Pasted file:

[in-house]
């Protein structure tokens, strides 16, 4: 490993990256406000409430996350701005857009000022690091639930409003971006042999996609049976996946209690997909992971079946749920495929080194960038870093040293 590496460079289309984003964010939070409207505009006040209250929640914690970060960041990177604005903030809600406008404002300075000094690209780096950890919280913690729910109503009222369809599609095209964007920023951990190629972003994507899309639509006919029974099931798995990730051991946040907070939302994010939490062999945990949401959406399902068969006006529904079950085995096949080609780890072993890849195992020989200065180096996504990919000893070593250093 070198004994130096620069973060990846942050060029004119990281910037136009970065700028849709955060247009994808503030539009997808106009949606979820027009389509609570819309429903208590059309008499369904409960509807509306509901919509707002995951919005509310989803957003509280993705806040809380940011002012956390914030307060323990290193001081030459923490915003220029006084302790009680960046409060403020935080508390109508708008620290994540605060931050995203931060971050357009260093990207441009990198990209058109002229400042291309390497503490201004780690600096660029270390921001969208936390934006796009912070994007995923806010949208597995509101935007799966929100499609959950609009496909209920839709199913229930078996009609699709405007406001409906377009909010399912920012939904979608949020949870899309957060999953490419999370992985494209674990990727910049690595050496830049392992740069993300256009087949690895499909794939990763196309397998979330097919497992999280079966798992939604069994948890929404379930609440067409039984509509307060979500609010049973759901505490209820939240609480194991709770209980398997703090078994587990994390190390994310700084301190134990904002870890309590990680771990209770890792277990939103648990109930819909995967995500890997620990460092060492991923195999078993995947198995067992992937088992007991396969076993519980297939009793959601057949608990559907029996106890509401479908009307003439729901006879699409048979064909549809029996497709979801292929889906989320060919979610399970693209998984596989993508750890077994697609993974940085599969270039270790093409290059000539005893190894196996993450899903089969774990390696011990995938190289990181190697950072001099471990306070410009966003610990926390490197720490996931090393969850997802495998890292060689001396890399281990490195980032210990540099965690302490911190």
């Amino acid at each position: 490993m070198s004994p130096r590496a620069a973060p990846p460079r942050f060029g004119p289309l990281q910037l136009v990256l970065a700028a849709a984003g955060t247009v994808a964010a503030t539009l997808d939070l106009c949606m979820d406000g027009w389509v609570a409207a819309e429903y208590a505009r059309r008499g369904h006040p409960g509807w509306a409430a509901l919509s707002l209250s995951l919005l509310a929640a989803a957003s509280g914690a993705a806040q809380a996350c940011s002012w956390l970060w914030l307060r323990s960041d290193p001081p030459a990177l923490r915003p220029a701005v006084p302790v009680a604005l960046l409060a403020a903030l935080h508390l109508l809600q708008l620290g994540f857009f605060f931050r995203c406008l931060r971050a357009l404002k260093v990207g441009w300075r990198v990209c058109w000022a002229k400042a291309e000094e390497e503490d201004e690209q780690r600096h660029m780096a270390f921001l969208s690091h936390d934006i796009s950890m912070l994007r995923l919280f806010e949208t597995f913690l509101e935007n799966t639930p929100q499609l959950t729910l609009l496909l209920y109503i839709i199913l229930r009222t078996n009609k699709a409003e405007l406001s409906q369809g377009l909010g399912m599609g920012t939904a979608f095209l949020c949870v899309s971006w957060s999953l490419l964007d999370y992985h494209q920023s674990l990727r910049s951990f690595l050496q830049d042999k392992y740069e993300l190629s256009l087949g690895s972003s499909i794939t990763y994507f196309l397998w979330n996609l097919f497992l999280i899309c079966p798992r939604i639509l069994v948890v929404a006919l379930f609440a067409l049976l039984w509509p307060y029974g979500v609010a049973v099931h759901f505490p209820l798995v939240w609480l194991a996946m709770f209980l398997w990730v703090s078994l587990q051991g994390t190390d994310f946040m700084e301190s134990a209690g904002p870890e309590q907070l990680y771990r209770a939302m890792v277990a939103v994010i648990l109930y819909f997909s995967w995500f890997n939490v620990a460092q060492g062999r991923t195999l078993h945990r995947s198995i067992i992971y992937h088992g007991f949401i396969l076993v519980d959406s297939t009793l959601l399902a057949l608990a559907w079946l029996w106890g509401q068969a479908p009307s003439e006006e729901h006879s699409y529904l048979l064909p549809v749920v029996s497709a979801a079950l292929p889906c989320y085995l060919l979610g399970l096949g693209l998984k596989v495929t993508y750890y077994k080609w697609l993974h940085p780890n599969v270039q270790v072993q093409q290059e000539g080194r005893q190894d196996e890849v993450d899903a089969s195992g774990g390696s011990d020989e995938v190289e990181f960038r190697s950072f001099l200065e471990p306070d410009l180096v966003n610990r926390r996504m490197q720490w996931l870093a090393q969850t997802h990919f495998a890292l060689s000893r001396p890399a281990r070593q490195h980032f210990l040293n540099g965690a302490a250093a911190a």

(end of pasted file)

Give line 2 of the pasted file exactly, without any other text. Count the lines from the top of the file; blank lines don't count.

């Protein structure tokens, strides 16, 4: 490993990256406000409430996350701005857009000022690091639930409003971006042999996609049976996946209690997909992971079946749920495929080194960038870093040293 590496460079289309984003964010939070409207505009006040209250929640914690970060960041990177604005903030809600406008404002300075000094690209780096950890919280913690729910109503009222369809599609095209964007920023951990190629972003994507899309639509006919029974099931798995990730051991946040907070939302994010939490062999945990949401959406399902068969006006529904079950085995096949080609780890072993890849195992020989200065180096996504990919000893070593250093 070198004994130096620069973060990846942050060029004119990281910037136009970065700028849709955060247009994808503030539009997808106009949606979820027009389509609570819309429903208590059309008499369904409960509807509306509901919509707002995951919005509310989803957003509280993705806040809380940011002012956390914030307060323990290193001081030459923490915003220029006084302790009680960046409060403020935080508390109508708008620290994540605060931050995203931060971050357009260093990207441009990198990209058109002229400042291309390497503490201004780690600096660029270390921001969208936390934006796009912070994007995923806010949208597995509101935007799966929100499609959950609009496909209920839709199913229930078996009609699709405007406001409906377009909010399912920012939904979608949020949870899309957060999953490419999370992985494209674990990727910049690595050496830049392992740069993300256009087949690895499909794939990763196309397998979330097919497992999280079966798992939604069994948890929404379930609440067409039984509509307060979500609010049973759901505490209820939240609480194991709770209980398997703090078994587990994390190390994310700084301190134990904002870890309590990680771990209770890792277990939103648990109930819909995967995500890997620990460092060492991923195999078993995947198995067992992937088992007991396969076993519980297939009793959601057949608990559907029996106890509401479908009307003439729901006879699409048979064909549809029996497709979801292929889906989320060919979610399970693209998984596989993508750890077994697609993974940085599969270039270790093409290059000539005893190894196996993450899903089969774990390696011990995938190289990181190697950072001099471990306070410009966003610990926390490197720490996931090393969850997802495998890292060689001396890399281990490195980032210990540099965690302490911190």